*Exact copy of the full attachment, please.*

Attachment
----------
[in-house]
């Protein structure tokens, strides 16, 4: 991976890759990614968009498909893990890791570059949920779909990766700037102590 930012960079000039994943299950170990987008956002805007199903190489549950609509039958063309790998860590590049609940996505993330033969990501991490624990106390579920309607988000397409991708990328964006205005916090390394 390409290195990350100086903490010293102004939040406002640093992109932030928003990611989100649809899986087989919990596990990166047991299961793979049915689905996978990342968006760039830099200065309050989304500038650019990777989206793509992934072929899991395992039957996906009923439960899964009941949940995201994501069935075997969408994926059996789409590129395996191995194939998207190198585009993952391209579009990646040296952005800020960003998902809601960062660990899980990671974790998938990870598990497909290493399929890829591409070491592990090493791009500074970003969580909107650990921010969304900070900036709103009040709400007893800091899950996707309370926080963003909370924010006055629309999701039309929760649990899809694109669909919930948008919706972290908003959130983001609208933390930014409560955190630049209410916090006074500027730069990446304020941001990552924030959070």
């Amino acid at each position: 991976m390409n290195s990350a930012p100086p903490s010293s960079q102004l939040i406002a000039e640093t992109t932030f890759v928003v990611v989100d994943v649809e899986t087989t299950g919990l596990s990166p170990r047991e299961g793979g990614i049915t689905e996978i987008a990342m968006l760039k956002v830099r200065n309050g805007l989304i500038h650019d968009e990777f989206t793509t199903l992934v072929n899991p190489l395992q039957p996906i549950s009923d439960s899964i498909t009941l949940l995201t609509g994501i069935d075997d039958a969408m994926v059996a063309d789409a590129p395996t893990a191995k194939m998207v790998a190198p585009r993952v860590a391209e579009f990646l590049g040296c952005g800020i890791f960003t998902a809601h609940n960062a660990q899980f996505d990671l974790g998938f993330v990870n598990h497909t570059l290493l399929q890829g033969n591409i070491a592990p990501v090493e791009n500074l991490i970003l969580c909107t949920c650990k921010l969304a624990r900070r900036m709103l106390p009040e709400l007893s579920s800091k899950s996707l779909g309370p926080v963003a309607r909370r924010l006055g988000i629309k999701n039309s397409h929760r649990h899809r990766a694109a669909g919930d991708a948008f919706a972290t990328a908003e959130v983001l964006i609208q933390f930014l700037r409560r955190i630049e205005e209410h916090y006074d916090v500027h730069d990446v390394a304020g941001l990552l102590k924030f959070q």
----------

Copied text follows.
[in-house]
């Protein structure tokens, strides 16, 4: 991976890759990614968009498909893990890791570059949920779909990766700037102590 930012960079000039994943299950170990987008956002805007199903190489549950609509039958063309790998860590590049609940996505993330033969990501991490624990106390579920309607988000397409991708990328964006205005916090390394 390409290195990350100086903490010293102004939040406002640093992109932030928003990611989100649809899986087989919990596990990166047991299961793979049915689905996978990342968006760039830099200065309050989304500038650019990777989206793509992934072929899991395992039957996906009923439960899964009941949940995201994501069935075997969408994926059996789409590129395996191995194939998207190198585009993952391209579009990646040296952005800020960003998902809601960062660990899980990671974790998938990870598990497909290493399929890829591409070491592990090493791009500074970003969580909107650990921010969304900070900036709103009040709400007893800091899950996707309370926080963003909370924010006055629309999701039309929760649990899809694109669909919930948008919706972290908003959130983001609208933390930014409560955190630049209410916090006074500027730069990446304020941001990552924030959070």
């Amino acid at each position: 991976m390409n290195s990350a930012p100086p903490s010293s960079q102004l939040i406002a000039e640093t992109t932030f890759v928003v990611v989100d994943v649809e899986t087989t299950g919990l596990s990166p170990r047991e299961g793979g990614i049915t689905e996978i987008a990342m968006l760039k956002v830099r200065n309050g805007l989304i500038h650019d968009e990777f989206t793509t199903l992934v072929n899991p190489l395992q039957p996906i549950s009923d439960s899964i498909t009941l949940l995201t609509g994501i069935d075997d039958a969408m994926v059996a063309d789409a590129p395996t893990a191995k194939m998207v790998a190198p585009r993952v860590a391209e579009f990646l590049g040296c952005g800020i890791f960003t998902a809601h609940n960062a660990q899980f996505d990671l974790g998938f993330v990870n598990h497909t570059l290493l399929q890829g033969n591409i070491a592990p990501v090493e791009n500074l991490i970003l969580c909107t949920c650990k921010l969304a624990r900070r900036m709103l106390p009040e709400l007893s579920s800091k899950s996707l779909g309370p926080v963003a309607r909370r924010l006055g988000i629309k999701n039309s397409h929760r649990h899809r990766a694109a669909g919930d991708a948008f919706a972290t990328a908003e959130v983001l964006i609208q933390f930014l700037r409560r955190i630049e205005e209410h916090y006074d916090v500027h730069d990446v390394a304020g941001l990552l102590k924030f959070q």